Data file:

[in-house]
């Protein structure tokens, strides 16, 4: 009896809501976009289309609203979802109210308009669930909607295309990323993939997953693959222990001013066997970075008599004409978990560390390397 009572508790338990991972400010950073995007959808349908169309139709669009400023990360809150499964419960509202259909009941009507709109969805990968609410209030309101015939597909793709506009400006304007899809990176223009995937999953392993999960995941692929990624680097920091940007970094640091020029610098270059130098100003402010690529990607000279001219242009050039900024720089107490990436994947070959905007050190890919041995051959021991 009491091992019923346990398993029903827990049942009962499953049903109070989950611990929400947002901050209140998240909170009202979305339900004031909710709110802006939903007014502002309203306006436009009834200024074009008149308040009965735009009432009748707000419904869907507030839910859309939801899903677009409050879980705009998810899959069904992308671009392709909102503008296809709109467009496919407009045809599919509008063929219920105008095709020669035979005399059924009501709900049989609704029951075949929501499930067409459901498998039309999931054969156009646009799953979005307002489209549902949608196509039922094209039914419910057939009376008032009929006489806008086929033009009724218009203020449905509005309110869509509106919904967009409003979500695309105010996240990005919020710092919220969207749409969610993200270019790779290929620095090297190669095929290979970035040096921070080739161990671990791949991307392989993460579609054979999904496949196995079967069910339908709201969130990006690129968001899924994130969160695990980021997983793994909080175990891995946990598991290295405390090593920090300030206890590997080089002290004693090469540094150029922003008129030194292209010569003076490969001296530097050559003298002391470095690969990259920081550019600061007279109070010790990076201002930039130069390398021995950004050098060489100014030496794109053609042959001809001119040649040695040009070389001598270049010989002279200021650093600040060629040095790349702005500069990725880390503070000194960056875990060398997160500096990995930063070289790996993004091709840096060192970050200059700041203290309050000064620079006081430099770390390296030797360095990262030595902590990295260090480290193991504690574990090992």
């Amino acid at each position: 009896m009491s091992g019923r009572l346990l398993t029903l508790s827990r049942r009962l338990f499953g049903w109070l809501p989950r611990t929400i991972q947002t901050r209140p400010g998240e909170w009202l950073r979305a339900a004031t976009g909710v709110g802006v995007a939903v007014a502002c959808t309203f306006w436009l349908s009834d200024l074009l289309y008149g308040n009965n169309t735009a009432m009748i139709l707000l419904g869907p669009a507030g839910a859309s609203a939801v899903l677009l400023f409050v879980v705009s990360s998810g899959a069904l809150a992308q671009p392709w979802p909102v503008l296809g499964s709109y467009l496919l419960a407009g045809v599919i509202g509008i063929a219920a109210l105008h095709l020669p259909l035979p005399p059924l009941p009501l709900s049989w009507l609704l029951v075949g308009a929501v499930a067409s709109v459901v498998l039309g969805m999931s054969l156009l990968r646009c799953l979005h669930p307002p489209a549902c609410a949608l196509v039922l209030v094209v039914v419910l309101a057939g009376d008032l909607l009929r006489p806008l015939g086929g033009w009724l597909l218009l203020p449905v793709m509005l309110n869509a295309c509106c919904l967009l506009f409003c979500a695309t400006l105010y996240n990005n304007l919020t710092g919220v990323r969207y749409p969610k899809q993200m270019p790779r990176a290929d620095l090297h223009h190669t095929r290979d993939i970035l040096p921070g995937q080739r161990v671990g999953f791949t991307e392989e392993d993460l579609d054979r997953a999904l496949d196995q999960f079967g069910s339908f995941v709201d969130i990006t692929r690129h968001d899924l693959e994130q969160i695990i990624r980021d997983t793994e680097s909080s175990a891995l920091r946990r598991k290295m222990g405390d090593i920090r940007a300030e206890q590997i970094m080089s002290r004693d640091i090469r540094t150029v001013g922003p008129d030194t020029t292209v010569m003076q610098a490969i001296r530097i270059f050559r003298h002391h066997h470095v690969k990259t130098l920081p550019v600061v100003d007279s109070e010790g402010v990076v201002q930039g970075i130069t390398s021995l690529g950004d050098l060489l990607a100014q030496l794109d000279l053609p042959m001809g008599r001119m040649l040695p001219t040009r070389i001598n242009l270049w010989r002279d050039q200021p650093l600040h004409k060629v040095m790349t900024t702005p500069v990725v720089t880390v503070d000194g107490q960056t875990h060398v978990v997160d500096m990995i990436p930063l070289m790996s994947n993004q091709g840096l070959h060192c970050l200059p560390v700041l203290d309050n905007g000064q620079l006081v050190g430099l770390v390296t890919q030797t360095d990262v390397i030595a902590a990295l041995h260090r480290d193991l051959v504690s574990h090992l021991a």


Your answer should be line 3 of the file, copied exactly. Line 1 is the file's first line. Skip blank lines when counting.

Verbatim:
């Amino acid at each position: 009896m009491s091992g019923r009572l346990l398993t029903l508790s827990r049942r009962l338990f499953g049903w109070l809501p989950r611990t929400i991972q947002t901050r209140p400010g998240e909170w009202l950073r979305a339900a004031t976009g909710v709110g802006v995007a939903v007014a502002c959808t309203f306006w436009l349908s009834d200024l074009l289309y008149g308040n009965n169309t735009a009432m009748i139709l707000l419904g869907p669009a507030g839910a859309s609203a939801v899903l677009l400023f409050v879980v705009s990360s998810g899959a069904l809150a992308q671009p392709w979802p909102v503008l296809g499964s709109y467009l496919l419960a407009g045809v599919i509202g509008i063929a219920a109210l105008h095709l020669p259909l035979p005399p059924l009941p009501l709900s049989w009507l609704l029951v075949g308009a929501v499930a067409s709109v459901v498998l039309g969805m999931s054969l156009l990968r646009c799953l979005h669930p307002p489209a549902c609410a949608l196509v039922l209030v094209v039914v419910l309101a057939g009376d008032l909607l009929r006489p806008l015939g086929g033009w009724l597909l218009l203020p449905v793709m509005l309110n869509a295309c509106c919904l967009l506009f409003c979500a695309t400006l105010y996240n990005n304007l919020t710092g919220v990323r969207y749409p969610k899809q993200m270019p790779r990176a290929d620095l090297h223009h190669t095929r290979d993939i970035l040096p921070g995937q080739r161990v671990g999953f791949t991307e392989e392993d993460l579609d054979r997953a999904l496949d196995q999960f079967g069910s339908f995941v709201d969130i990006t692929r690129h968001d899924l693959e994130q969160i695990i990624r980021d997983t793994e680097s909080s175990a891995l920091r946990r598991k290295m222990g405390d090593i920090r940007a300030e206890q590997i970094m080089s002290r004693d640091i090469r540094t150029v001013g922003p008129d030194t020029t292209v010569m003076q610098a490969i001296r530097i270059f050559r003298h002391h066997h470095v690969k990259t130098l920081p550019v600061v100003d007279s109070e010790g402010v990076v201002q930039g970075i130069t390398s021995l690529g950004d050098l060489l990607a100014q030496l794109d000279l053609p042959m001809g008599r001119m040649l040695p001219t040009r070389i001598n242009l270049w010989r002279d050039q200021p650093l600040h004409k060629v040095m790349t900024t702005p500069v990725v720089t880390v503070d000194g107490q960056t875990h060398v978990v997160d500096m990995i990436p930063l070289m790996s994947n993004q091709g840096l070959h060192c970050l200059p560390v700041l203290d309050n905007g000064q620079l006081v050190g430099l770390v390296t890919q030797t360095d990262v390397i030595a902590a990295l041995h260090r480290d193991l051959v504690s574990h090992l021991a």